More and more we 'borrow' from other cultures to illuminate our own - we do it in music all the time: Musical modes which hung out in Gregorian chant but have been discarded and have been residing secretly in the East are brought back to illuminate the major scale; Western classical musicians go to Africa and sit in drum circles to learn about the rhythmic complexities dormant in their own musical culture; we learn the blues to live chord structures, jazz to appreciate ornamentation.....

I am borrowing by living here.

A colleague of mine, with whom I have been speaking French, and who I think may rather have rather fancied the French me, recently heard me speaking English with some friends. He recoiled immediately. He simply did not like the person I was in English. He found her (after all she was brought up in South London so she swears rather a lot and can talk sixteen to the dozen) "pas très douce".

Do I reside in France in order to shed light on my otherwise dormant douceur, I wonder; to see myself or be seen through another window?

I keep thinking about the British kids programme, Playschool, and the magic of it's opening sequence:

"Which window shall we look through today? Shall it be the square window, the arched window, or the round window?"


tomato salad



At seven o'clock there is an empty fridge and even the shops in southern France are closed.

"Pasta al pesto it is" one is wont to say, and it is of course a great thing, especially with a bonne bouteille, and it makes a perfect TV dinner.

However, the commune de Bedoin have come up with an alternative. Between 5 and 8 every evening, in a sun drenched plot at the foot of the Mont Ventoux, they hold their 'marché artisanal'. This consists of about four stalls grouped together mostly selling the same thing:

Three or four varieties of monster tomato - lopped and weighted over to one side by bulbous growths; bulging with great scarlet cleavages and green bum-cracks; yellow skin tattooed with black scars. The best.

Aubergines - small, tight and very erect.

A dry goats cheese, a wetter one soaked in beaumes de venise, mini ones bottled in oil, one free range hand plucked fowl, honey made from the garrigues which probably has enough propolis in it to cure a nation of snotty noses, hairy courgettes and some grubby pert lettuce.

We have various options: salade de chevre chaud with miel de garrigues dribbling all over it, roast fowl, ratatouille and tomato salad...

As we leave with three tomatoes (one red, one green striped and one white) and a bottle of petits chevres we watch the stall-holders clump together, the sunset and a day's work dropping behind them, and get out the large quiche and bonnes bouteilles which they will share for supper. Later, over pasta al pesto and an exquisite tomato salad I remember that of course pesto is not a convenience food to be consumed in front of episodes of the o.c, but rather a perfect artisanal dish.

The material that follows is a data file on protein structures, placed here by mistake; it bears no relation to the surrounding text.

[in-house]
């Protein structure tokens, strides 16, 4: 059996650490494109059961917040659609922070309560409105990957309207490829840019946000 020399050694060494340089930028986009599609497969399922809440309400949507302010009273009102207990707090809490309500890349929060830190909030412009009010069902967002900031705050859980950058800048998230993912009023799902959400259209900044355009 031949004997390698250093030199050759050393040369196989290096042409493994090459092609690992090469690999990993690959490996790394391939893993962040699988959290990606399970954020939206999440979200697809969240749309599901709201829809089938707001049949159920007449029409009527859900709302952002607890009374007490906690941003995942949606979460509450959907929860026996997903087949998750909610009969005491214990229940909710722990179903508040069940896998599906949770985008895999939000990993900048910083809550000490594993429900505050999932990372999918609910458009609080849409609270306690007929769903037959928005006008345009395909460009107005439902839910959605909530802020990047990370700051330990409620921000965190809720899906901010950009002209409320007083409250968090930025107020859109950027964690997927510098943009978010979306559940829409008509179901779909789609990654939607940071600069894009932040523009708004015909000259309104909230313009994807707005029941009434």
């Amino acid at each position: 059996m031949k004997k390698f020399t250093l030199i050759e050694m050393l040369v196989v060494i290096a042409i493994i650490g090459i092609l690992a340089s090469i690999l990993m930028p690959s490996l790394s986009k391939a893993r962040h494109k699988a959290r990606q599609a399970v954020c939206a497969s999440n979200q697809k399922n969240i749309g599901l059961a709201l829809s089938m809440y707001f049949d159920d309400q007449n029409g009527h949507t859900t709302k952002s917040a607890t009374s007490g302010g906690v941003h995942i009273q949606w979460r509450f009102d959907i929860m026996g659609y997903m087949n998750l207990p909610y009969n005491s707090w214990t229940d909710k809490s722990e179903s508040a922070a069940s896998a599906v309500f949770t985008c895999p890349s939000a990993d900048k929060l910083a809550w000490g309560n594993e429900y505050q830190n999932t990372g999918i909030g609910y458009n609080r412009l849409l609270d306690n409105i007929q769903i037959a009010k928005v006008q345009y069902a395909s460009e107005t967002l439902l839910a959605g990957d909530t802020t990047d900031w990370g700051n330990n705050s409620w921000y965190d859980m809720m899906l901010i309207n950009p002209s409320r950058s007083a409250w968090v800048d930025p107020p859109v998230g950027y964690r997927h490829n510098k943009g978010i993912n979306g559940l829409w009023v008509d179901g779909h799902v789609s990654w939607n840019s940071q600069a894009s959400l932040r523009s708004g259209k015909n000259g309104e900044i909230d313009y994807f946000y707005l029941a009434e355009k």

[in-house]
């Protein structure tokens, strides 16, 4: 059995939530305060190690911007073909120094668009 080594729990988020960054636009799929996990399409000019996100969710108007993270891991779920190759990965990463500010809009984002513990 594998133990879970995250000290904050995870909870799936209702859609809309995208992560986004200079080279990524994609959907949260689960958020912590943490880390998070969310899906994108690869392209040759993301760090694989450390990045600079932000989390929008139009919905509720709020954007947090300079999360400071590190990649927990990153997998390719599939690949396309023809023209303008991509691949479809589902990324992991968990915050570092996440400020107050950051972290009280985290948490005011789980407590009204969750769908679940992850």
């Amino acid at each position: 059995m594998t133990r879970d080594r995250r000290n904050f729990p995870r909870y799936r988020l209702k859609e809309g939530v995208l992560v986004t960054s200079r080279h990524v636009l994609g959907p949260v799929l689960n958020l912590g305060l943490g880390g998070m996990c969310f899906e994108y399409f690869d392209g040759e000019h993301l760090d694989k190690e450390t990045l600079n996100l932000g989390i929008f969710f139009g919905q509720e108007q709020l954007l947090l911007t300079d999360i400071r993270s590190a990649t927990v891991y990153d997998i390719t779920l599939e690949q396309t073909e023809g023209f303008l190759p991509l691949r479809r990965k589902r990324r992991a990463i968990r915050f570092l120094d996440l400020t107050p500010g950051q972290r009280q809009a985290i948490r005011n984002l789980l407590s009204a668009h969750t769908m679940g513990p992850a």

"The fridge is empty, mama!"
"Well, we have basil in the garden, some pine nuts in the cupboard and I think there is some parmesan still in the fridge. I'll see what I can knock up."


cure de raisins



Julian has a knot of summer sadness in his gut; five months of keeping a business running solo tightening round his skeleton; a season of hot hermitage closing in on him. Now autumn is here, however, I am home and and the vines are bursting it is time to let go and re-emerge. It is time for the 'cure de raisins'......

.....except we can't quite manage that and so we have developed our own 'cure':

At seven we breakfast straight from the fig tree. I'm reaching for the pretty paintable ones.

"No! The dog's bollocky ones are the best" advises J.

We pick the scrawniest blackest fruit hanging from amongst the archetypal leaves. The cool of the night still on the skin encloses the hot jammy centre like an ice cream casing.

We walk into the dawn. Scalloped clouds clothe the distant mountains in pyjamas of pale sky as they blink their way into another day. A lid of shadow lifts lazily off the Ventoux as hot air spills like treacle onto the road. We glance back to see the sun lighting a small cat trotting towards us, wanting to come too. The other small cat emerges from his den (he has moved out of the family home to the smelly caravan opposite where he sleeps off the night's revelries) and follows suit.

The four of us wander for the hour between seven and eight. It is the first walk J has been on since I left.

"You have to promise me you will never hold me to this, but this is a far better way to start the day" he says. I bite my figgy tongue.

We watch the world go past over our coffee: Our local potter and his wife all in purple say hello on their morning cycle before opening shop; a Provencal jogger and some Dutch walkers; the shepherd and his sheep - down from the mountain where they have been since May - flock in and make a sweet smelling woollen carpet around us and I am glad not to be one of them at last.

Julian makes up boards, dries them in the sun, paints and posts. I organise car insurance, and make appointments with osteopaths and assedic sharks. Then, swimming in a neighbour's pool, I espy a young quince which looks like the golden snitch from Harry Potter. I pick it for the master knowing he will make it fly.

In the evening we share a bottle of 'cure de raisins' in it's more mature form.